In orders ruling on two motions to transfer venue to the Northern District of California (N.D. Cal.) in related cases, Judge Albright granted transfer to Defendant Google LLC and denied transfer to Defendant Vivint, Inc.
EcoFactor, Inc. v. Google LLC, W-22-CV-00032-ADA ("Google's Case"), and EcoFactor, Inc. v. Vivint, Inc., W-22-CV-00034-ADA ("Vivint's Case"), are two related cases where Plaintiff EcoFactor, Inc. sued for patent infringement of U.S. Patent Nos. 8,131,497 and 8,432,322. In Google's Case, EcoFactor also sued for patent infringement of U.S. Patent Nos. 8,498,753 and 10,018,371. The patents in these cases relate to smart thermostat systems.
In Texas and other states within the Fifth Circuit, the preliminary question under § 1404(a) is whether a civil action "'might have been brought' in the destination venue." If the destination venue would have been a proper venue, then "[t]he determination of 'convenience' turns on a number of public and private interest factors, none of which can be said to be of dispositive weight." The moving party has the burden, which is to show that the alternative venue is "clearly more convenient."
To satisfy § 1404(a)'s threshold determination, the movant must show that venue and jurisdiction would have been proper in the transferee forum when the plaintiff filed suit. Venue is proper in a transferee forum if (1) the defendant resides in the district or (2) the defendant has committed acts of infringement and has a regular and established place of business in the district. For purposes of patent venue, a domestic corporation resides in its state of incorporation. "[A] regular and established place of business" requires (1) a physical place in the district, (2) a regular and established place of business, and (3) the place is of the defendant.
In Vivint's Case, plaintiff EcoFactor argued that defendant Vivint failed to show it has a regular and established place of business in the N.D. Cal. Vivint is not incorporated in California. Judge Albright found that while Vivint had shown it has a "physical place" in the N.D. Cal., that was not "a regular and established place of business" because Vivint's sales offices were temporary. Judge Albright did not reach the issue of whether the sales offices were places "of the defendant" and did not reach the analysis of public and private interest factors in Vivint's Case because the threshold requirement had not been met.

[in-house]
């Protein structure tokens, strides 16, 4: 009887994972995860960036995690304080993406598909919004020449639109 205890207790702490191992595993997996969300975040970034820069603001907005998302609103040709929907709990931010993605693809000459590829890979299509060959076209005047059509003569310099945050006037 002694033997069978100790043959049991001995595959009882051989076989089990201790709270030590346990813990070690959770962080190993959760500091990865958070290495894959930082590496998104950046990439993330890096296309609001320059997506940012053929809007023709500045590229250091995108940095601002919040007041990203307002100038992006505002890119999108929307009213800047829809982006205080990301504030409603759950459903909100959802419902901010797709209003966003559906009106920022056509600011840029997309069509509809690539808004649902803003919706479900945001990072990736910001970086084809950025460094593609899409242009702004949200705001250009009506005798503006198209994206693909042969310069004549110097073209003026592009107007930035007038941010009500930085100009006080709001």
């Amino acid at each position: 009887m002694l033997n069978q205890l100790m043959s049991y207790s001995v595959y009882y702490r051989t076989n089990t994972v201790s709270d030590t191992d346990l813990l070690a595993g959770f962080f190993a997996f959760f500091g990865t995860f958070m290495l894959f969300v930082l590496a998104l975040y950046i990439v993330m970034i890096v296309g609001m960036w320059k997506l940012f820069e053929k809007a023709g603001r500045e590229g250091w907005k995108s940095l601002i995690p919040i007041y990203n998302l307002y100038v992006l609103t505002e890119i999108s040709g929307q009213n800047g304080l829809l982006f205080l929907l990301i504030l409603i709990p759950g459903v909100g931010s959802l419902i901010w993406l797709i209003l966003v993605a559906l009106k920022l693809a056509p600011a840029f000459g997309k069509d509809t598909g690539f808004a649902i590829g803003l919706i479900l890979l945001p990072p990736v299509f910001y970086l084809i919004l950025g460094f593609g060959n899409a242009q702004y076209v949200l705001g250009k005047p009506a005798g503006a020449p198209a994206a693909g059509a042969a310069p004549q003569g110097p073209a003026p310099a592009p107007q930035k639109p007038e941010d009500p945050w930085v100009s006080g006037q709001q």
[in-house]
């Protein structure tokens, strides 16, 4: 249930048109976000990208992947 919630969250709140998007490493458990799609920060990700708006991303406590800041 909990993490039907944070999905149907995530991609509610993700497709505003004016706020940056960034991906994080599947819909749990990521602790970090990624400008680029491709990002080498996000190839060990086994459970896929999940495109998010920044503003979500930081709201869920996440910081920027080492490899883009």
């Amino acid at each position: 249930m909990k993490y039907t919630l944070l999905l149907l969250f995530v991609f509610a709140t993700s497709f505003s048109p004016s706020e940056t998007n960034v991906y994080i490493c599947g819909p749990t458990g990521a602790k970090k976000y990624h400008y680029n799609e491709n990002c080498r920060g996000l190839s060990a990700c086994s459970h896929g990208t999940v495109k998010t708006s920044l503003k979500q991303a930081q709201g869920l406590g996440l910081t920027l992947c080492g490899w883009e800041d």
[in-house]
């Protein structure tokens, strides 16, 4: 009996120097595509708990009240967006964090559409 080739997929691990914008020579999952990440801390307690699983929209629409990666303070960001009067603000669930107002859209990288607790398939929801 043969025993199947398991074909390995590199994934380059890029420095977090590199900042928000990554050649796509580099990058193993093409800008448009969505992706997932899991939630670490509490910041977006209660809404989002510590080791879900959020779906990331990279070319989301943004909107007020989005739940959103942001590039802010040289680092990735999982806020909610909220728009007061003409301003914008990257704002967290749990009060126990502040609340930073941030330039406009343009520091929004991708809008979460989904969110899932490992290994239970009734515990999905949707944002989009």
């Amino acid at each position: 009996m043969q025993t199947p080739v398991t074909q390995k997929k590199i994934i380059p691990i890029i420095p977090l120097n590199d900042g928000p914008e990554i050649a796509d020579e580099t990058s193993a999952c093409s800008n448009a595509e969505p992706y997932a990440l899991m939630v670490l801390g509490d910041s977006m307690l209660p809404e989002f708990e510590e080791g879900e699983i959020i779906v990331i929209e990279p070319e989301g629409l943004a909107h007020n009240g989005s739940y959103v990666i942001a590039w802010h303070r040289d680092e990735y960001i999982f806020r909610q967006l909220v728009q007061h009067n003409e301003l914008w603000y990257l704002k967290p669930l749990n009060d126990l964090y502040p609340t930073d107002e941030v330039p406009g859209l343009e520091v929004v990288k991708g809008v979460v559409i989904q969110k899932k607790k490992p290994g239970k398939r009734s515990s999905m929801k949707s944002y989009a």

In Google's Case, plaintiff EcoFactor and defendant Google did not dispute whether Google's Case could have been brought in the N.D. Cal. Judge Albright found the "relative ease of access to sources of proof" and "cost of attendance for willing witnesses" factors are in favor of transfer; the "local interest" factor is slightly in favor of transfer; the "all other practical problems that make trial of a case easy, expeditious and inexpensive" and "administrative difficulties flowing from court congestion" factors are slightly against transfer; and the "availability of compulsory process to secure the attendance of witnesses," "familiarity of the forum with law that will govern the case" and "problems associated with conflict of law" factors are neutral. With these conclusions, Judge Albright found that Google had met its burden to show that the N.D. Cal. is a clearly more convenient forum in Google's Case.
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